• Also attended a political demonstration which was activating against the rise in fuel prices in Indonesia. As with the Occupy movement, there was a fair share of anarchists, rallying against a cause that they just didn’t get the jist of. Oh well.
  • Spent my last few days with mama back in Jakarta before she headed back to good ol’ Vancouver.
  • Chilled with a cousin in Jatinangor at her university for a couple nights before a couple more evenings in Jakarta.
  • As of April 8th, I was Phuket-bound and 1.6 million Rupiahs poorer (don’t over-stay your visa, folks).

Thailand, thus far:

  • Hit up Surin beach with 2 girls I met at the hostel, which was INCREDIBLE. Never seen a beach as pristine as this.
  • Met a fellow British Columbian who is working as a teacher in Cairo, and since we have acquainted, we travelled to Krabi, Rai Leh and Ao Nang.
  • Rode elephants – at an ethical sanctuary! Fear not, people. The master, who I feel was either semi-loco or a tad drunk, Lulu, thought my name was Umbrella.
  • Oh yeah, and ran for our lives up a hill in Rai Leh after everyone was running and hollering, “tsunami, tsunami!”. Freaky at first, but the philosophy of most of the people at the restaurant that we were evacuated to was to drink beer to calm nerves.
  • During the evacuation, Meaghan and I met a Canadian broad and a fella from Goa who both are currently residing in Dubai. Very nice hanging out with them, and I was ultra flattered when they said it was cool that I was travelling solo at such a ripe age (little do you know, I freak out when I’m not keeping myself busy with other activities).
  • Officially became ROCK STARS! That’s right, we went rock climbing, and oh boy, it has been one of the highlights of my trip thus far, despite an aching body the morning after.
  • Celebrated Songkran back in Krabi, which is essentially a huge water fight to ring in the new year. People on the backs of trucks, motorbikes, tuk-tuks, and everything in between, engaged in a water war with pistols and buckets spitting out H2O.
  • Shitty outcome though: after having my fair share in getting soaked, I got into some dry clothes and carried my backpack for my 12 hour bus ride to Bangkok, which, little do people know (I’m talking visitors here, folks), shows no indication for travelling. Got a tub of icy water dumped on me and my luggage. The result? I came down with a 24-hour fever due to A/C and damp hair for a good 12 hours. Just minty.
  • Arrived in Bangkok and what can I say? I wasn’t a fan. Could not wait to peace it and head up to Chiang Mai. I did manage to check out Chatuchak weekend market which was sweaty, huge, overwhelming, and above all: super awesome. Also got to see the massive reclining golden Buddha at Wat Pho. Although this was a hotspot for tourists, it was bucket-list material for myself. So beautiful and in a nutshell, I was speechless.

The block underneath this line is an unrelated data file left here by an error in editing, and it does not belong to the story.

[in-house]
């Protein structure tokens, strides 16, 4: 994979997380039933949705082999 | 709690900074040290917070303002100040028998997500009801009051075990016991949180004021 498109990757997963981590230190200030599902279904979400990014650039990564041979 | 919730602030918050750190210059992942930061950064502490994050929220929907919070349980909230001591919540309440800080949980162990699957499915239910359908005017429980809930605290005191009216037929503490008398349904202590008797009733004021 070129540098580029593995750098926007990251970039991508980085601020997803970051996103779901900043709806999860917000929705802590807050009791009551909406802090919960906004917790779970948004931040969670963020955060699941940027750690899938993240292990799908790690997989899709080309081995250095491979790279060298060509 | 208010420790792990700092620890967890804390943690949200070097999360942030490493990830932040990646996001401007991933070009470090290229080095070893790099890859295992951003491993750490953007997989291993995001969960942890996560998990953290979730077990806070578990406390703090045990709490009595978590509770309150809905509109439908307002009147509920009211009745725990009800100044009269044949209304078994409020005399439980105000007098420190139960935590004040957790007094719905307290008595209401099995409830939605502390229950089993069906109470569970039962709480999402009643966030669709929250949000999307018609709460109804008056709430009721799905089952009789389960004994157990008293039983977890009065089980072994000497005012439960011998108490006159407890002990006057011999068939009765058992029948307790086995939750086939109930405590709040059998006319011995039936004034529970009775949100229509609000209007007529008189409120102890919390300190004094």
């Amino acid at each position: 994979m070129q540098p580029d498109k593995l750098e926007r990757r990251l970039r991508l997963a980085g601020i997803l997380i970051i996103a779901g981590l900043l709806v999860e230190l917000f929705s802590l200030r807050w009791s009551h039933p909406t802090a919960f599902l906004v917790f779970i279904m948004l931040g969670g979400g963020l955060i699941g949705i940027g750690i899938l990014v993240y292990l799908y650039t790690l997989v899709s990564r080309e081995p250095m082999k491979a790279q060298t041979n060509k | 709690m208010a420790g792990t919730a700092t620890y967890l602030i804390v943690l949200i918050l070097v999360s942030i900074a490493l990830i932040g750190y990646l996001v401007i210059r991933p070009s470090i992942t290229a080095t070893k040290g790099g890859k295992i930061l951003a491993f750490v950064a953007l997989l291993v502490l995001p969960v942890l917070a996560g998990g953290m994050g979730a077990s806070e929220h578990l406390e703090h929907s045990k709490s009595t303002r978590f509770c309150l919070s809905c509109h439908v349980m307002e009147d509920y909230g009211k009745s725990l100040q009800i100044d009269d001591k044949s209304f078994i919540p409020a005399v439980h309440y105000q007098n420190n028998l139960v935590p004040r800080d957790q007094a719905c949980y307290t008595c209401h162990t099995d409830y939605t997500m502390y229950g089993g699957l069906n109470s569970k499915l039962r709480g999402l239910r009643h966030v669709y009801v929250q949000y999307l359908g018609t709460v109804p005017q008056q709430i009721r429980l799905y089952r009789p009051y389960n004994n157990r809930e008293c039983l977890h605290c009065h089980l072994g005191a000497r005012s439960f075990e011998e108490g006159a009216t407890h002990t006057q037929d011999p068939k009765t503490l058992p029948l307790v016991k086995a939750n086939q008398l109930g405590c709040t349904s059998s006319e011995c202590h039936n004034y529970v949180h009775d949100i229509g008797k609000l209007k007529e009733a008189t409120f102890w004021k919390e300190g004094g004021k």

Well, after my 17-hour train and a night at the Little Bird Guest House, I’m now I’m in Chiang Mai, Northern Thailand and I have quite the bit of travelling to do in order to complete this mission I have set for myself: get to Laos by tomorrow evening; find my way to Cambodia (which may call for crossing back into Thailand – apparently the Laos-Cambodia crossing is insane); get to Ko Pha-Ngan, Thailand no later than the 4th in order to attend the Full Moon fiesta (I’m no party animal, but I’m so close that’d it be something that I’d regret more skipping out on than going to).

From a coffee shop in Chiang Mai,
Amira Loosemore est. 1993 – infinity

 Raging nanny – this lady knew what was up.

 Anarchist romance.


Evacuation to higher grounds after tsunami warnings; our new friend from Goa remains calm in the midst of chaos.


Songkran in Krabi.

Reclining Buddha at Wat Pho.

Quick Update, Thick Post

Greetings from Medan.

So, I haven’t been as persistent as I’ve been hoping to be, especially since Bali would have so much goodness packed into it. Get ready for a chunky post, people (if you’re going to shimmy through this, just jump to the last bullet point – that’s what I want you to read).

Bali:

  • Checked out the monkey forest near our accommodations. The little buggers stole Freya’s newly bought bunch of bananas, mistaken her for their mother (biting at her boob), and rubbed their poop on my pants. Splendid. But I guess you can really blame them: always being teased by tourists and all those unfortunate shenanigans.
  • Met some girls from Germany studying in England, who gave me that extra boost of confidence when they told me that travelling after finishing school is the best thing you can do. Especially when you’re as clueless about the future as myself.
  • Kaleem and I made our way to Kuta. Our taxi driver, Putu, gave us insight into Hinduism in Bali and how it differ than what is practiced in India. Mainly because the three major gods – Trimurti, Brahma and Vishnu – are all categorized into one, whereas in India, they are in different sects of some sort. What is right? That, I cannot tell you.